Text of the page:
US Ambassador’s response to MCC and Compact Agreements
Posted on July 24th, 2019

JANAKI CHANDRARATNA Courtesy The Island

It was indeed a breadth of fresh air to read the American Ambassador’s clarifications on US-Sri Lanka Agreements in The Island newspaper – 18 July 2019.

The Ambassador, Alaina Teplitz, needs to be commended for understanding the Sri Lankan concerns and articulating her Govt’s assertions in a professional manner. This is in contrast to our Govt. responses, which were basically either denials of the existence of such agreements or a dismissal of the concerns, as bogie constructs of people/political parties trying to defame the govt.

The Ambassador’s assurance that ‘Sri Lanka would retain all sovereign rights to approve or deny entry or exit of U.S. personnel, vessels, and aircraft into Sri Lanka’s territory and territorial waters/airspace’, as reported in the said article is indeed comforting and assuring to Sri Lankans. The Ambassador mentioned a new treaty in the making, Visiting Forces Agreement (VFA), to address the status of US military and civilian employees of the Defense Department, who may have to enter Sri Lanka for various Sri Lankan Govt. requested services.

Whilst Sri Lanka has a dire need for infra structure development and perhaps for a better land management information system, the need for a military cooperation that can impact our sovereignty status, needs further clarification. It stands to reason that we needed all the military/logistic assistance we could get during the terrorist war in 2007. Such an overwhelming necessity is however not apparent in current times. Perhaps some may argue that the ISIS attack on Sri Lankan churches on 21 April 2019 presents a need for some kind of external military support. There are also the claims that the April attacks were a local manifestation rather than an external imposition. Whatever the source of the attacks, our armed forces were able to restore normalcy, with the intelligence received and the assistance of the domestic Muslim community. Perhaps our military aid requirement is still in the region of intelligence, as in 2007, rather than having foreign troops within our shores.

The Govt. has asserted that Americans have signed ACSA (Acquisition and Cross Servicing Agreements) with many countries, and it should not be a concern for Sri Lanka to be a part of a global response. If indeed ACSA is a common agreement there bounds to be an issue for the Americans as to whom they would support in case of a conflict between two or more of ACSA partners. There is also the more serious risk that American adversaries could target American interests in Sri Lanka in times of a war, annihilating our fair land.

The Ambassador has also confirmed that US Govt. ‘will not buy, sell, or own any actual land – or take control of any actual land’, under MCC Agreements’. The question however arises whether the US Govt. is able to ensure multi-nationals will not grab our crown land or the land for development projects, from rural folk to whom ownership is currently being granted. I do not think any rational minded Sri Lankan would want Sri Lanka to be like Thailand, where rural folk were forced out to the cities after the loss of their land to development projects; and village women in particular, had to resort to prostitution to sustain their existence. The experiences of these countries need to taken into consideration when developing Agreements for so called developments.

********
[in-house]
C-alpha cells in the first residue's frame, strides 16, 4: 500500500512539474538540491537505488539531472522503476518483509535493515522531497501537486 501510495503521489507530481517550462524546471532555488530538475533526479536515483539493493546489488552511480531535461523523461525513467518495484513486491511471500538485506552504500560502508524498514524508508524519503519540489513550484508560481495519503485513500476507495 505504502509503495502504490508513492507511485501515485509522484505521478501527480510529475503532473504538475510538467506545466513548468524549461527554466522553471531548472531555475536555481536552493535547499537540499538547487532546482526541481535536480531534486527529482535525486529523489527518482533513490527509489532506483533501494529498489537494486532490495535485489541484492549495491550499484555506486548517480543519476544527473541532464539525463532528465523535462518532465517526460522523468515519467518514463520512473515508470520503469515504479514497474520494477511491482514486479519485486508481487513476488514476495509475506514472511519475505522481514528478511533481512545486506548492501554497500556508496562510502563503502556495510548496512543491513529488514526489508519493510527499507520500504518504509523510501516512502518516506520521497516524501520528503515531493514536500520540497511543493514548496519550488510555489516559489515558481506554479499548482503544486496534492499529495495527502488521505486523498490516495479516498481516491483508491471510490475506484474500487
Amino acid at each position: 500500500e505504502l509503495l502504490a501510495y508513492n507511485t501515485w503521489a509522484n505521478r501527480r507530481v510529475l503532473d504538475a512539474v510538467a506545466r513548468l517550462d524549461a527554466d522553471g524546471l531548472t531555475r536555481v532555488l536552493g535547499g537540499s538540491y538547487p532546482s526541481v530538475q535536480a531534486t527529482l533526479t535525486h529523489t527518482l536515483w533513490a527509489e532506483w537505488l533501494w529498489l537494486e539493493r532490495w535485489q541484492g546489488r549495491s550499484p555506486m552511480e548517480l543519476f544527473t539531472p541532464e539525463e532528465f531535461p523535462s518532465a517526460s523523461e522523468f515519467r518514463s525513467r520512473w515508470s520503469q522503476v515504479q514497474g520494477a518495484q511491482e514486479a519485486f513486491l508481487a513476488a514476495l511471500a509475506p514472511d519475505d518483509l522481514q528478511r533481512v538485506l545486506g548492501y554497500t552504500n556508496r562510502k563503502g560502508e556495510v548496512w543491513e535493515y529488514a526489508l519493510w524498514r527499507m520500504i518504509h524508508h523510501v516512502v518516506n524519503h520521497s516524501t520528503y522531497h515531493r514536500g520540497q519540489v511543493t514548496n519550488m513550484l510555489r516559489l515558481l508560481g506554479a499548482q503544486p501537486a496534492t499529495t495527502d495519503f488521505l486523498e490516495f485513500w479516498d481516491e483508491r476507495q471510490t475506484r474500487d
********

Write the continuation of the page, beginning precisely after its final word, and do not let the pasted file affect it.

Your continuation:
It should be noted that currently Sri Lanka is moving towards a Presidential election and thereafter a Parliamentary election within the next 12 months, if there are no mysterious divergences, due to so called ‘unforeseen circumstances’. In this setting, many Sri Lankans would prefer to have US Agreements revisited with the next regime, without having to rush them through the current system. I am confident that a win-win arrangement can be negotiated with adequate transparency, if these Agreements are revisited after the national elections, as some of the economic development activities suggested are of value to the country.

JANAKI CHANDRARATNA

One Response to “US Ambassador’s response to MCC and Compact Agreements”

  1. aloy Says:

    We would like to have some technology transfer agreements with universities like Berkeley which has been at the forefront of research on microarchitecture of the computer and mobile processors. In fact one of their initiatives the RISC V project (which is open source and a disruptive technology) might change the way the computers and mobiles work in the near future and is license free. Currently the ARM of UK has built a $ 75 Billion industry with their secretive technology, but their monopoly will soon end. We must get the US president’s help to make this transfer (or even a collaboration like what India has done) a reality.
    If that happens I do not mind our government invite him to visit our country.

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